In December 2019, the Motor Neurone Disease Allied Professionals Forum and International Symposium are being held in Perth, Australia. Rebecca was awarded a 24th Nina Buscombe Travel Award to attend the event. Her abstract “Interaction between decline of swallowing and cognitive function in motor neurone disease” has also been accepted for poster presentation at the Symposium.
PhD Candidate Melanie McIntyre
Prolonged, or even short-term intubation can lead to swallowing impairment following extubation, a condition known as post-extubation dysphagia (PED). PED is common in the ICU setting and has detrimental impact on patient safety, recovery and quality of life. Melanie is an experienced senior speech pathologist at a leading regional health service in Victoria and will explore ways in which we can better diagnose and care for individuals with PED.
Since the beginning of the lab, several students have completed their research degrees under Sebastian’s mentorship. Student projects have contributed significantly to the lab’s success and have had a particular emphasis on integrated learning in a clinically relevant research environment.
Lakkari Rigney (2015-2016)
Brain stimulation in swallowing rehabilitation (1st class Honours)
For decades, swallowing rehabilitation research and clinical practice focused on the manipulation of swallowing biomechanics through rehabilitative exercises and manoeuvres. The advent of novel neurostimulation techniques expanded this focus and advanced the study of the neurophysiological underpinnings of swallowing neural plasticity and functional recovery. In this project, Lakkari evaluated whether a specific form of brain stimulation known as known as transcranial direct current stimulation, alters clinical swallowing function and biomechanics. You can find a copy of a conference poster of this project here.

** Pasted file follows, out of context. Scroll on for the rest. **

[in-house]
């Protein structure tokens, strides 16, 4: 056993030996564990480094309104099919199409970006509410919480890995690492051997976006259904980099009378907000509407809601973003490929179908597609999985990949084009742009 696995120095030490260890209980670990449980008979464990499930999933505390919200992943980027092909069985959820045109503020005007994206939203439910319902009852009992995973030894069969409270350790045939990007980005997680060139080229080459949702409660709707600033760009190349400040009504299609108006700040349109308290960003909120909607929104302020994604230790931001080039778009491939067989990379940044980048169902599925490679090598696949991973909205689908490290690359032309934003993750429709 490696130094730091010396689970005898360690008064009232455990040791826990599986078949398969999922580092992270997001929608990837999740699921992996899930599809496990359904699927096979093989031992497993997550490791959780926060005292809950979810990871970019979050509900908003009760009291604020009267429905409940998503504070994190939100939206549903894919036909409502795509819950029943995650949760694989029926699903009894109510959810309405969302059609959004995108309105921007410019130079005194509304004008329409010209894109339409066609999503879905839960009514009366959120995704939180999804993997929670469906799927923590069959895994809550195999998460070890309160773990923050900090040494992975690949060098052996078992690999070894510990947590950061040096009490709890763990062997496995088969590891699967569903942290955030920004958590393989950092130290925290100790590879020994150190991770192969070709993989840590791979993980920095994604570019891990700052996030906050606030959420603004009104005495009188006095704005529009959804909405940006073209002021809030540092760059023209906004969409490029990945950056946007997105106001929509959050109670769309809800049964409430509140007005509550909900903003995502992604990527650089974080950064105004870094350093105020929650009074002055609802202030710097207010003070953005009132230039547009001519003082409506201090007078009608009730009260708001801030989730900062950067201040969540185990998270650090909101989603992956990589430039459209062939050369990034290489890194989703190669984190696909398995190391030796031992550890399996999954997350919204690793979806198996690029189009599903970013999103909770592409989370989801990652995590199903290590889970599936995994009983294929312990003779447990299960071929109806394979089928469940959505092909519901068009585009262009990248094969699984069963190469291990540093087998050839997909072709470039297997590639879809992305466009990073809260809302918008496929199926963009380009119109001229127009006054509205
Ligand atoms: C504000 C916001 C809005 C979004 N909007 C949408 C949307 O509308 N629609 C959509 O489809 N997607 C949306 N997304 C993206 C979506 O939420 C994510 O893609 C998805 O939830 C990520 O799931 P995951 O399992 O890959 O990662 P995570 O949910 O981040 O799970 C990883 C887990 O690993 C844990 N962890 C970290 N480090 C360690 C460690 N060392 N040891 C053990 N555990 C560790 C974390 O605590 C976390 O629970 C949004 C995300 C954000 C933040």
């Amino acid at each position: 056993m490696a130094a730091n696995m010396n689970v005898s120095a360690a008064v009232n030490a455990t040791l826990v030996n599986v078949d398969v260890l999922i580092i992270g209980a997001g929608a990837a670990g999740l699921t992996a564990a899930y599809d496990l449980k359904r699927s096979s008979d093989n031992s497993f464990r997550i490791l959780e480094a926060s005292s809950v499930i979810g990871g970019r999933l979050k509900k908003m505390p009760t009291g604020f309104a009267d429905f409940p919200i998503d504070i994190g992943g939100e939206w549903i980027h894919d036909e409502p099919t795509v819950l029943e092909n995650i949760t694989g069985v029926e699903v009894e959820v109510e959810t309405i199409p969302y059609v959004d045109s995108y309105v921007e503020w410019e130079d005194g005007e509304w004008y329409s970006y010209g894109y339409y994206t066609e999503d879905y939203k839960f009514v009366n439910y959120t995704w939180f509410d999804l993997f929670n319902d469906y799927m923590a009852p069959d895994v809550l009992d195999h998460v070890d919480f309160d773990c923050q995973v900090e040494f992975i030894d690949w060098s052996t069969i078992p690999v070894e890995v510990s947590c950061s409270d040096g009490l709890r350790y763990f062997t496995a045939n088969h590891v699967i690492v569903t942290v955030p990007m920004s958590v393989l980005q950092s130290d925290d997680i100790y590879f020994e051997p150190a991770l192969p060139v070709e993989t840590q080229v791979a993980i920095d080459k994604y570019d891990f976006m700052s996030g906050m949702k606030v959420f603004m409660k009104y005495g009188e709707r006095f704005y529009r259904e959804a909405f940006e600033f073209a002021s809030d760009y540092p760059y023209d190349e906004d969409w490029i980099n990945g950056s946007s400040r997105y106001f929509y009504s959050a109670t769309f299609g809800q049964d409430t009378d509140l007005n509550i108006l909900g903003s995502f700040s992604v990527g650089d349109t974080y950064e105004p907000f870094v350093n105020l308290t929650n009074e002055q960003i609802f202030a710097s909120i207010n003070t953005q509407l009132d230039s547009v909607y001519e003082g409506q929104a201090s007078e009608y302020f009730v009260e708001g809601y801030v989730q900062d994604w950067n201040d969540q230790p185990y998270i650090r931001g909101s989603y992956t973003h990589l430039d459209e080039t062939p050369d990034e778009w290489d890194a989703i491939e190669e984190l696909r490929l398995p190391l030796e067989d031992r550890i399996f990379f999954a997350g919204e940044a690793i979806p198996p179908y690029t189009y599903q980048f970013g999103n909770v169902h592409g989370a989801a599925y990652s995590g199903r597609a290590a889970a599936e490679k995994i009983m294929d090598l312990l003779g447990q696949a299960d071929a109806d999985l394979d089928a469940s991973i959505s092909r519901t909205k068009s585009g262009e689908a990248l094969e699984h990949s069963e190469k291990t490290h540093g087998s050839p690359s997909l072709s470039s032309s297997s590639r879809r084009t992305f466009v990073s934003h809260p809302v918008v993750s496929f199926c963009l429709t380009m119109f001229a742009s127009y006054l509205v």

Adam Caruana (2014-2015)
Biofeedback in swallowing rehabilitation (1st class Honours)
Adam’s research evaluated the effects of swallowing skill training on the excitability of cortical swallowing motor networks. Currently, he is working in two separate roles – one as a paediatric speech pathologist in the field of disability and the other as an adult speech pathologist in an outpatient rehabilitation setting. Dysphagia assessment and management plays a large role in his work with both populations. His interest in swallowing rehabilitation remains as strong as ever, and he is looking forward to participating in future clinical research in this area.
Ellisa Ong (2013-2014)
Pharyngeal pressure across swallowing manoeuvres (1st class Honours)
In clinical practice, approaches to dysphagia management often include the implementation of swallowing exercises designed to modify the biomechanics of swallowing, in particular as food and liquid passes through the throat. Subtle biomechanical changes can make a big difference to the safety and efficiency of a swallow. In this project, we employed state-of-the-art high resolution impedance manometry to assess changes in pharyngeal swallowing biomechanics in response to ingesting different volumes of food and drink, and implementing some of the commonly recommended swallowing manoeuvres. You can find a copy of this research paper here.
Ellisa currently works across aged care and adult rehabilitation, applying her clinical knowledge and skills in achieving patient-centered goals. Equipped with clinical research skills honed through her honours degree, she has successfully initiated quality improvement projects within her organisation.
The Swallowing Neurorehabilitation Research Lab hosts visitors from across Australia and overseas for short and longer periods, of which some are listed below. If you are interested in a research internship, please contact Sebastian for further details.